Blind Trust Vs. Revocable Trust

Just about anything of value can be placed in a trust, be it blind or revocable. Your trust might consist of physical items such as your house, car and expensive jewelry, as well as stocks, bonds and savings accounts. Assets can be removed at any time from a revocable trust. Blind trusts may be irrevocable or revocable, but the originator may not know what changes the trustee makes to its contents.

Contents

In short, a trust is a financial arrangement in which you appoint a responsible trustee to manage the assets of an account. Revocable and blind trusts are both designed to transfer assets to beneficiaries named in the trust documents. The trustee could be a lawyer, a bank, or a relative for either one, but you can't be the trustee of your blind trust. The trustee has total control of a blind trust, and its beneficiaries can't have knowledge of the current status of specific assets. Trusts can get confusing, so many people use an experienced attorney to get it right.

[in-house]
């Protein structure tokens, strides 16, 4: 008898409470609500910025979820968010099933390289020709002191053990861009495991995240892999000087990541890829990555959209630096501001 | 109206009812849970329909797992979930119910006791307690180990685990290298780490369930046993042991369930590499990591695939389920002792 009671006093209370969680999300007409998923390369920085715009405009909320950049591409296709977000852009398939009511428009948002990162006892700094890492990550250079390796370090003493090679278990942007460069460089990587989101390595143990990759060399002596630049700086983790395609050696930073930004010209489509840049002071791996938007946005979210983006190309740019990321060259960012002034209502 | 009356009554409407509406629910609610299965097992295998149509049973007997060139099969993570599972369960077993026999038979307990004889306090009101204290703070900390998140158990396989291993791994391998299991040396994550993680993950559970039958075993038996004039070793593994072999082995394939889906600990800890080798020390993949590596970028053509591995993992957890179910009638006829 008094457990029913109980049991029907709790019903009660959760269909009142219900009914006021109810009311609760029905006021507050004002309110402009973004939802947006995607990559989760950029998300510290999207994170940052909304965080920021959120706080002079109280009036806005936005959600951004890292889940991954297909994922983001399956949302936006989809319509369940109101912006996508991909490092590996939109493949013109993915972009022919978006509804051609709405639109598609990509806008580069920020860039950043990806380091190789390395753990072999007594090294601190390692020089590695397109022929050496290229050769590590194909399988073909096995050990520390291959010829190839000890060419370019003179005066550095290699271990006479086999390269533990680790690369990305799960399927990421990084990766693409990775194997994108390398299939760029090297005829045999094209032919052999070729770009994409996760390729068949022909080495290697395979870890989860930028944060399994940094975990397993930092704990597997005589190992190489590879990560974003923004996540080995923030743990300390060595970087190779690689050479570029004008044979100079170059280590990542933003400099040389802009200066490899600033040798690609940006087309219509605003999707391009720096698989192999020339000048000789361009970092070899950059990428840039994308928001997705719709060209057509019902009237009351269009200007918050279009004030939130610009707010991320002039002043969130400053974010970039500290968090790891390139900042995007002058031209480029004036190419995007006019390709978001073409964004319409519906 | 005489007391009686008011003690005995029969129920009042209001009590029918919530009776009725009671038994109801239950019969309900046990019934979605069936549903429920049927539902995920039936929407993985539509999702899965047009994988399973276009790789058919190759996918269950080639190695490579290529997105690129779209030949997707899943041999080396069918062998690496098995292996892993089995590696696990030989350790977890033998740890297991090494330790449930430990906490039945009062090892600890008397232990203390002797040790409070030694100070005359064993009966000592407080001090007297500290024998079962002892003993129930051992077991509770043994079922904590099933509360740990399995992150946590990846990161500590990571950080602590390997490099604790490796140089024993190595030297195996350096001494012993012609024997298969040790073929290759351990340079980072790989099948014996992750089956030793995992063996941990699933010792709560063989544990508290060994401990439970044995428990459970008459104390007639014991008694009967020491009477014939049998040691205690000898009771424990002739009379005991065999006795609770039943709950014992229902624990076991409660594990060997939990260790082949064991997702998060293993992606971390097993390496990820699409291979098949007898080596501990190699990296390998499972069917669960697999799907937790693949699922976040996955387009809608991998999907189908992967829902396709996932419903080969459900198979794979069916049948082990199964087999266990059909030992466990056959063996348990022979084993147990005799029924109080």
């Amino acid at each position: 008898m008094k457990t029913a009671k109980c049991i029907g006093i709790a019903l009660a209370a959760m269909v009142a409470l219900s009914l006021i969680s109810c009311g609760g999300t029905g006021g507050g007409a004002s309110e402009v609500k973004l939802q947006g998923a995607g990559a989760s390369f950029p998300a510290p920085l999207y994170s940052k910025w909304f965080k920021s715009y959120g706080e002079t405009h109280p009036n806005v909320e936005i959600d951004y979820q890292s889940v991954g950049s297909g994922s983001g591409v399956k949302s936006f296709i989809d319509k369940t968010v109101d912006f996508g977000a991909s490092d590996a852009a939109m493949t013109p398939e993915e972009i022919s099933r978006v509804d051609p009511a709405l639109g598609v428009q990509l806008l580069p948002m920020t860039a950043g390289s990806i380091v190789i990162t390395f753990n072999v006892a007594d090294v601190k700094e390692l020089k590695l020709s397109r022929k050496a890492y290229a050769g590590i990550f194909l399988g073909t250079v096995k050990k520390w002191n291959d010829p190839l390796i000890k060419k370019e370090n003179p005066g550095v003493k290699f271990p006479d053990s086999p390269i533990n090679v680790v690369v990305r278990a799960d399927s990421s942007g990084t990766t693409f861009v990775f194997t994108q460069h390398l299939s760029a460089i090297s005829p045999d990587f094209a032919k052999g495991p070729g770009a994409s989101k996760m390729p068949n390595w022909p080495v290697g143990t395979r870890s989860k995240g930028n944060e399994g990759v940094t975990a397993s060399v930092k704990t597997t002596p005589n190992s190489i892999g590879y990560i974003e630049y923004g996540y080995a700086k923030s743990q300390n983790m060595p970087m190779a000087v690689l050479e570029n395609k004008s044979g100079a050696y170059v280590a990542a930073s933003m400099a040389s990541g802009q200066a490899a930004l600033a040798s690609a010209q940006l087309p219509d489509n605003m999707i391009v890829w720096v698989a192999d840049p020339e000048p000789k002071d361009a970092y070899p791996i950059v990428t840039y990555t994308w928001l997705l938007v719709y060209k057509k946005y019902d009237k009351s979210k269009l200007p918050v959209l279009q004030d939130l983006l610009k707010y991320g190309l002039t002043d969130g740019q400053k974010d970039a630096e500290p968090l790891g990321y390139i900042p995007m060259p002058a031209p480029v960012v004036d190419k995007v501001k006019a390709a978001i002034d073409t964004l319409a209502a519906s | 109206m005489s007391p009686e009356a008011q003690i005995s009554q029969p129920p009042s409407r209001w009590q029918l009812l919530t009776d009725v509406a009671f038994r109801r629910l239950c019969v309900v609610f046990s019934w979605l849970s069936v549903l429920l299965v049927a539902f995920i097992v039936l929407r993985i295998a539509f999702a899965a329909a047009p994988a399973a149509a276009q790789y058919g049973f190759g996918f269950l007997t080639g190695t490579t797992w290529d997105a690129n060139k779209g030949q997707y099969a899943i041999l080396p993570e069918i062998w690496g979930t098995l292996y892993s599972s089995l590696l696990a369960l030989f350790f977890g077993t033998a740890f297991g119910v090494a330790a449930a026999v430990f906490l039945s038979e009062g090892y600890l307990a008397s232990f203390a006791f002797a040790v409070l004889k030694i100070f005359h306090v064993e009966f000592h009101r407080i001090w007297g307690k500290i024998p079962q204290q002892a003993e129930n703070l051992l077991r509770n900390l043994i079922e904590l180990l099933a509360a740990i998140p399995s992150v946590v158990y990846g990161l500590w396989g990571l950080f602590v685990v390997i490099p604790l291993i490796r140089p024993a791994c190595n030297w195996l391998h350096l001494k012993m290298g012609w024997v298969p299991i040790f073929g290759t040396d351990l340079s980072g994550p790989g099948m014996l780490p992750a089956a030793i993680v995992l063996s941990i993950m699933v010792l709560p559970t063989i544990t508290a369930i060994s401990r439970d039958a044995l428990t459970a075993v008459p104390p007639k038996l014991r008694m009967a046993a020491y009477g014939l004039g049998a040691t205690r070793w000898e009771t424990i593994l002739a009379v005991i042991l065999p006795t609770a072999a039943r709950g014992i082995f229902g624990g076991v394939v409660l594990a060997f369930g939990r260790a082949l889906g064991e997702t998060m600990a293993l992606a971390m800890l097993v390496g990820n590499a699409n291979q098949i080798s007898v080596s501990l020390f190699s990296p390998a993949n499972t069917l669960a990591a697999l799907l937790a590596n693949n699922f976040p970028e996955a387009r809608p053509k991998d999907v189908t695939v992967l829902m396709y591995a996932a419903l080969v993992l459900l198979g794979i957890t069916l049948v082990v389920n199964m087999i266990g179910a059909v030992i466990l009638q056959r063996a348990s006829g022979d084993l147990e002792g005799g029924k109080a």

Purposes

A trust of any kind is usually created to skip probate when its originator dies. Probating an estate can eat up a lot of a beneficiary's time and money, and the trust is an easy way to avoid all of that. A blind trust has the additional bonus of protecting the originator from the appearance of conflicts of interest. For example, someone holding a government position might not want it known that he holds stock in a company his decisions can affect.

Access

As the originator of a revocable trust and usually the primary beneficiary, you can always access information about what assets are in the trust. By definition, the beneficiaries of a blind trust can't do the same. A blind trust is also helpful when the originator wishes to establish it for a beneficiary, but wants the beneficiary to have no knowledge of the assets.

Similarities

Both a revocable and revocable blind trust can be ended or modified at any time by the originator. Many of the rules for how they function are the same. The trust documents in both types determine how the assets should be distributed to the beneficiaries. This is usually dictated by a will included with the trusts.

References

About the Author

Roy Sylvan has a Ph.D. in communication studies. He directed a large city department of aging, was COO of a consulting company and provided management training to companies and nonprofits. Writing for more than 40 years, Sylvan has authored articles in trade journals, magazines and blogs, and wrote a how-to book on starting a business.